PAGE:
Saturday 15th August 2015.
Pontypridd Town 6-0 Treowen Stars
Welsh League Division Three.
Ynysangharad Park, Pontypridd.
Attendance: Circa 20.
Before you go any further with this blog entry. It’s probably worth pointing out a couple of things, some key things really.
I always preach my level of non-bias I try and put over in these blogs. The whole idea really of why I even started this was as some kind of effort to make up for all of the years I spent funding the English game and the pockets of Malaysian billionaires was not through any form of personal gain. It was just an attempt to try and cover a level of football that is so commonly ignored by so many people. I wanted to cover the stories of players who, like their professional counterparts train two or three times a week, play once or twice a week but also hold down normal jobs like me and you. Jobs like call centre employees, deputy headteachers at local secondary schools, IT consultants, rubbish collectors, factory workers, civil engineers and all manner of professions.
I divulge from the point, but any regular reader of the blog will of course be more than used to this by now.
The point I was originally trying to make? At some point between my first match watching Pontypridd Town last season (all the way back in Match 2 of the year) and the last time I saw them something happened that I promised myself wouldn’t happen.
I found myself quickly losing my level of non-bias and genuinely grew to love what was at the time, my hometown club (I moved during pre-season from Pontypridd to nearby Porth). This of course, I hope, didn’t come over in my blog entries – but the reality was that as each match passed and I got to know more people behind the scenes at the club and started to grow familiar with players and management I became a Pontypridd Town fan. Such was my love of the club that I remember walking away from a defeat against local rivals Treharris Athletic Western genuinely gutted, much in the same way that I used to feel a couple of years ago when Cardiff City lost a game.
That was it, I had crossed the line between somewhat interested blogger and actual supporter.
Over the course of pre-season, being a somewhat ambitious club Pontypridd Town opened an online shop. Predominantly being used to sell replica shirts, tickets and memorabilia for their coveted second annual visit to Spain to play La Liga’s very own Deportiva La Coruna.
One of the products the club put up for sale was a season ticket and one at quite good value I might add. For the princely sum of about £32.50 (I believe?), which without even going near a calculator is approximately 8% of the cost of my previous season ticket with Cardiff City (and I might add, about 300% of the entertainment). With this option available to me I just couldn’t resist, so I bought one for my wife and I straight away.
I managed to pick up Season Ticket #0002, my wife was assigned #0003 and when we arrived at Ynysangharad Park this afternoon we met season ticket holders #0004 and #0005 in the stand. Season ticket holder #0001, radio DJ, former Match of the Day presenter and celebrity Pontypridd Town fan Colin Murray was conspicuous by his absence but I’m certain he’ll be seen propping up the limited bar at the clubhouse before too long.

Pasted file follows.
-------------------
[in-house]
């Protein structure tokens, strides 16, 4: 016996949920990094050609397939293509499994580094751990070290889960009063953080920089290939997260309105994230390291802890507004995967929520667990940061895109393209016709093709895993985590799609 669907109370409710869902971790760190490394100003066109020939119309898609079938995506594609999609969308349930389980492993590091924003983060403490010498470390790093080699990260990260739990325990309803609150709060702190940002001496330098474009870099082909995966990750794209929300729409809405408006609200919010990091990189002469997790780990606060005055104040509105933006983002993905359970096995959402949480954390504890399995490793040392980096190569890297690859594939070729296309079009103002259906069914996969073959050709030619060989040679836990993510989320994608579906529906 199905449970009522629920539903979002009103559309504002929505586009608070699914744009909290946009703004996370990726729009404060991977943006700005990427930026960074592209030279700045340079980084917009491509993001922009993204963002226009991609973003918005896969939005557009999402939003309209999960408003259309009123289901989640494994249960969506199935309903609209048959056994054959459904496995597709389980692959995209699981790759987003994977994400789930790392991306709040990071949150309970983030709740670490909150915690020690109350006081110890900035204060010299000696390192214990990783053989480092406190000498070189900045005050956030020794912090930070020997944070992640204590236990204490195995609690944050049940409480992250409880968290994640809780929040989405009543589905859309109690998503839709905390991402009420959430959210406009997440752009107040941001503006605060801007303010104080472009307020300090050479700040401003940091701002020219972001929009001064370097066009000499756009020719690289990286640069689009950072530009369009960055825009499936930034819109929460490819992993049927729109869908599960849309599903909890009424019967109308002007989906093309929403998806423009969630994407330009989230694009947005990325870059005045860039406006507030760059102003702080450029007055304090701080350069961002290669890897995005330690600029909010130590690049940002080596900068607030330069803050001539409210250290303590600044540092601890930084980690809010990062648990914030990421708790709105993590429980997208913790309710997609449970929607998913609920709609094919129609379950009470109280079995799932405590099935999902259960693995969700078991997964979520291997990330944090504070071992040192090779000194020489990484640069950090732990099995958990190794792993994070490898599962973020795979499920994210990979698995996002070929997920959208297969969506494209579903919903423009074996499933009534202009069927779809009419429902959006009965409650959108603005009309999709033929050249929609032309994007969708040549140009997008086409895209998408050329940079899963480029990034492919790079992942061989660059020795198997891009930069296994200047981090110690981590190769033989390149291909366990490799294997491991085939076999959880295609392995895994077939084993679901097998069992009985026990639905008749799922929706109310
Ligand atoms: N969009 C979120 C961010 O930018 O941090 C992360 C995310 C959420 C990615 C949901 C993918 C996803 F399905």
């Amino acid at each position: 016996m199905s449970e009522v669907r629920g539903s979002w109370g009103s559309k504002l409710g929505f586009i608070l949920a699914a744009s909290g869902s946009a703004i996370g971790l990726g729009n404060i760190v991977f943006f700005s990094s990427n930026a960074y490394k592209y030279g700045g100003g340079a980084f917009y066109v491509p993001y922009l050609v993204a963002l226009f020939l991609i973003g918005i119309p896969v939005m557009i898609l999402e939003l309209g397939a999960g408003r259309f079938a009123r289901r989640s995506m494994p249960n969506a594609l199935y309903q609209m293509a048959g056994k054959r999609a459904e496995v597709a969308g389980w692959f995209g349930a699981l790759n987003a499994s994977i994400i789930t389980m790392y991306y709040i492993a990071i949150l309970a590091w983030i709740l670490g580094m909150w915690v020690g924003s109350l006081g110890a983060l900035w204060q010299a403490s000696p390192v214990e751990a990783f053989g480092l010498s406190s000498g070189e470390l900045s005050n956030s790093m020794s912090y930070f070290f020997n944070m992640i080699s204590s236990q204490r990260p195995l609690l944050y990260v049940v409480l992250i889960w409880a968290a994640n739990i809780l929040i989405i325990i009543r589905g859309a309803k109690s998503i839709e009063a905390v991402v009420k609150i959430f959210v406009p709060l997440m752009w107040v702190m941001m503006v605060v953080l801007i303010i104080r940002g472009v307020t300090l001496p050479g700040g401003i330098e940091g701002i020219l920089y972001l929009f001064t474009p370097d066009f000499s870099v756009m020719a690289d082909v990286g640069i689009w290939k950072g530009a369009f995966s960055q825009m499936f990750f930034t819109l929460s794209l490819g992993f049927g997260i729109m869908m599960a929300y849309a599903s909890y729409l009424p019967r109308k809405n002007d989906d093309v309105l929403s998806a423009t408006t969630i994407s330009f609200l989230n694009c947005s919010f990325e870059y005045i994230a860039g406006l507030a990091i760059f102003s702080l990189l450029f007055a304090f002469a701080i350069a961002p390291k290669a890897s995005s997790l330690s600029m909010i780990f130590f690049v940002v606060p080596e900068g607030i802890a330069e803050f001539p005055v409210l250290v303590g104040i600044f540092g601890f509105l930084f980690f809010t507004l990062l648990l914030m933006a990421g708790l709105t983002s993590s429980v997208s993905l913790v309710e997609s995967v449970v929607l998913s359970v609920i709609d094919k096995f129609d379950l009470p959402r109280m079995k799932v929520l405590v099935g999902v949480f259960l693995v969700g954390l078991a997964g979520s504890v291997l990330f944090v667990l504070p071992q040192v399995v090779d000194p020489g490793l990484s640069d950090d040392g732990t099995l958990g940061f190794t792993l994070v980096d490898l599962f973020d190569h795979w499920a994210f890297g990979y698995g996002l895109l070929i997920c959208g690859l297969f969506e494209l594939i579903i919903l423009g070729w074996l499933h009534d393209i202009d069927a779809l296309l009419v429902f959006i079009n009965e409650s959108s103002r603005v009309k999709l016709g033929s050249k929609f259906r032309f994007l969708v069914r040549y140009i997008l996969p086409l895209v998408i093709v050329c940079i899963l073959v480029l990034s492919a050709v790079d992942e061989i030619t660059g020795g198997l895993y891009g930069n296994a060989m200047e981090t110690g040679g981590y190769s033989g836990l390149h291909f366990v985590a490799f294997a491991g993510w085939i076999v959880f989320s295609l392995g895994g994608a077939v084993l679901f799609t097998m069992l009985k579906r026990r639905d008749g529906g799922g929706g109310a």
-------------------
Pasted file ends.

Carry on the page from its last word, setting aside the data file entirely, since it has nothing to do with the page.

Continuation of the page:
Pontypridd Town have made some personnel changes this season. Midfield stalwart and scorer of perhaps the greatest goal I’ve ever witnessed, Geraint Passmore has moved on to start a new career down under, bringing his Welsh League career to a premature end. A couple of other players have taken the opportunity to play their football elsewhere but suitable replacements have been brought in. The likes of which, including but not limited to the lively young striker Aaran Caffell, signed from local rivals Treharris Athletic Western and the graduation of youth products Jack Wheeler, Gareth Hole and the highly rated Owain Morgan into first team players.
The start of a new season is a beautiful thing. It’s quite romantic in a very obscure way isn’t it? Think about it, regardless of what happens in 30-odd matches time, this is the only point of the season where everyone is level. Everyone starts the season with the hope that this year will be their year. Gone are the bad results, the losses, the terrible month of form, the injury list and the stacked up fixture list following six weeks of postponements. In their place are the eternal optimism of hope, superbly lush grass pitches without a hint of mud and a full and fit squad following six weeks of harsh pre-season training.
Pontypridd Town were slow starters by their own admission last season. Short of a strange spell in March following a couple of injuries and the loss of their first choice goalkeeper Ryan Griffiths to illness, if you look at the form table from the start of 2015 to the end of the season, only title winners Llanelli Town and second placed Cwmamman United gained more points than them.
With this in mind, it was key for Pontypridd Town to start the season off strongly if they were and are going to achieve their ultimate goal of promotion to the third tier of the Welsh pyramid.